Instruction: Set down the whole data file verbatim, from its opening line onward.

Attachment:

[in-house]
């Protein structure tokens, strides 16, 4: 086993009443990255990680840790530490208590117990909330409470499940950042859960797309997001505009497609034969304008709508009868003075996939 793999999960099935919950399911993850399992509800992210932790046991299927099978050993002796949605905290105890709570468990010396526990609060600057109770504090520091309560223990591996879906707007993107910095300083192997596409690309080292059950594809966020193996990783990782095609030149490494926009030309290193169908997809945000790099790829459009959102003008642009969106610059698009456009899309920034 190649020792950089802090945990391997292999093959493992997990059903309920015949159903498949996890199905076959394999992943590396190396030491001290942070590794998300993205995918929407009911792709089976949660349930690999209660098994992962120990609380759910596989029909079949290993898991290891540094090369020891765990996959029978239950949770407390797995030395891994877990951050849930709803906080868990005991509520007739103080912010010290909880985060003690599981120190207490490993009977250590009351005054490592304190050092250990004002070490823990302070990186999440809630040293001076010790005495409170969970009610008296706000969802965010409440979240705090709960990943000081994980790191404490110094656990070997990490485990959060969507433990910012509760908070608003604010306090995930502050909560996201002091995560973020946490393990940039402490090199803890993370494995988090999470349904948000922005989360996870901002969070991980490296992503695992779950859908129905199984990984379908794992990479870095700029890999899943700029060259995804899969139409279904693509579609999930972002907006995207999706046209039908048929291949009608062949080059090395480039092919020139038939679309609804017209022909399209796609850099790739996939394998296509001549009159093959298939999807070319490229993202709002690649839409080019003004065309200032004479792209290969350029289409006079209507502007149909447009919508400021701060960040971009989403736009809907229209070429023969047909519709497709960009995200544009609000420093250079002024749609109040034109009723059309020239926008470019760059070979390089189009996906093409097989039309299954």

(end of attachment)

[in-house]
């Protein structure tokens, strides 16, 4: 086993009443990255990680840790530490208590117990909330409470499940950042859960797309997001505009497609034969304008709508009868003075996939 793999999960099935919950399911993850399992509800992210932790046991299927099978050993002796949605905290105890709570468990010396526990609060600057109770504090520091309560223990591996879906707007993107910095300083192997596409690309080292059950594809966020193996990783990782095609030149490494926009030309290193169908997809945000790099790829459009959102003008642009969106610059698009456009899309920034 190649020792950089802090945990391997292999093959493992997990059903309920015949159903498949996890199905076959394999992943590396190396030491001290942070590794998300993205995918929407009911792709089976949660349930690999209660098994992962120990609380759910596989029909079949290993898991290891540094090369020891765990996959029978239950949770407390797995030395891994877990951050849930709803906080868990005991509520007739103080912010010290909880985060003690599981120190207490490993009977250590009351005054490592304190050092250990004002070490823990302070990186999440809630040293001076010790005495409170969970009610008296706000969802965010409440979240705090709960990943000081994980790191404490110094656990070997990490485990959060969507433990910012509760908070608003604010306090995930502050909560996201002091995560973020946490393990940039402490090199803890993370494995988090999470349904948000922005989360996870901002969070991980490296992503695992779950859908129905199984990984379908794992990479870095700029890999899943700029060259995804899969139409279904693509579609999930972002907006995207999706046209039908048929291949009608062949080059090395480039092919020139038939679309609804017209022909399209796609850099790739996939394998296509001549009159093959298939999807070319490229993202709002690649839409080019003004065309200032004479792209290969350029289409006079209507502007149909447009919508400021701060960040971009989403736009809907229209070429023969047909519709497709960009995200544009609000420093250079002024749609109040034109009723059309020239926008470019760059070979390089189009996906093409097989039309299954």